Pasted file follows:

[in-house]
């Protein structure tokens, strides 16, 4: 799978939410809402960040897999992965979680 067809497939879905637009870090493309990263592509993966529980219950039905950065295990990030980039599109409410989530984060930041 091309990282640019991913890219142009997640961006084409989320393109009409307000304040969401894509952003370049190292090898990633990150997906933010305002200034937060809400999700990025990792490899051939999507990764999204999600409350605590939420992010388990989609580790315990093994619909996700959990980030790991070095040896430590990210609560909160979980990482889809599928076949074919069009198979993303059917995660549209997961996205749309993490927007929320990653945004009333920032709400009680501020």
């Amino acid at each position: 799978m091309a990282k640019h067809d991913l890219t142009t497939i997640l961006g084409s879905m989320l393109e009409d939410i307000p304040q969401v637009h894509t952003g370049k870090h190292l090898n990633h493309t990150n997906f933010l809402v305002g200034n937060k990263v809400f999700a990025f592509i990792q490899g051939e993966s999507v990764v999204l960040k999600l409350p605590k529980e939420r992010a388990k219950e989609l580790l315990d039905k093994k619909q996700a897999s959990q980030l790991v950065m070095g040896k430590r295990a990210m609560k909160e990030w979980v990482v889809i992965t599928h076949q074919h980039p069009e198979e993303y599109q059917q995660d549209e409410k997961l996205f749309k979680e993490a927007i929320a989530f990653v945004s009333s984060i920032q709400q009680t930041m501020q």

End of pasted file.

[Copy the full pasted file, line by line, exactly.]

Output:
[in-house]
């Protein structure tokens, strides 16, 4: 799978939410809402960040897999992965979680 067809497939879905637009870090493309990263592509993966529980219950039905950065295990990030980039599109409410989530984060930041 091309990282640019991913890219142009997640961006084409989320393109009409307000304040969401894509952003370049190292090898990633990150997906933010305002200034937060809400999700990025990792490899051939999507990764999204999600409350605590939420992010388990989609580790315990093994619909996700959990980030790991070095040896430590990210609560909160979980990482889809599928076949074919069009198979993303059917995660549209997961996205749309993490927007929320990653945004009333920032709400009680501020």
């Amino acid at each position: 799978m091309a990282k640019h067809d991913l890219t142009t497939i997640l961006g084409s879905m989320l393109e009409d939410i307000p304040q969401v637009h894509t952003g370049k870090h190292l090898n990633h493309t990150n997906f933010l809402v305002g200034n937060k990263v809400f999700a990025f592509i990792q490899g051939e993966s999507v990764v999204l960040k999600l409350p605590k529980e939420r992010a388990k219950e989609l580790l315990d039905k093994k619909q996700a897999s959990q980030l790991v950065m070095g040896k430590r295990a990210m609560k909160e990030w979980v990482v889809i992965t599928h076949q074919h980039p069009e198979e993303y599109q059917q995660d549209e409410k997961l996205f749309k979680e993490a927007i929320a989530f990653v945004s009333s984060i920032q709400q009680t930041m501020q």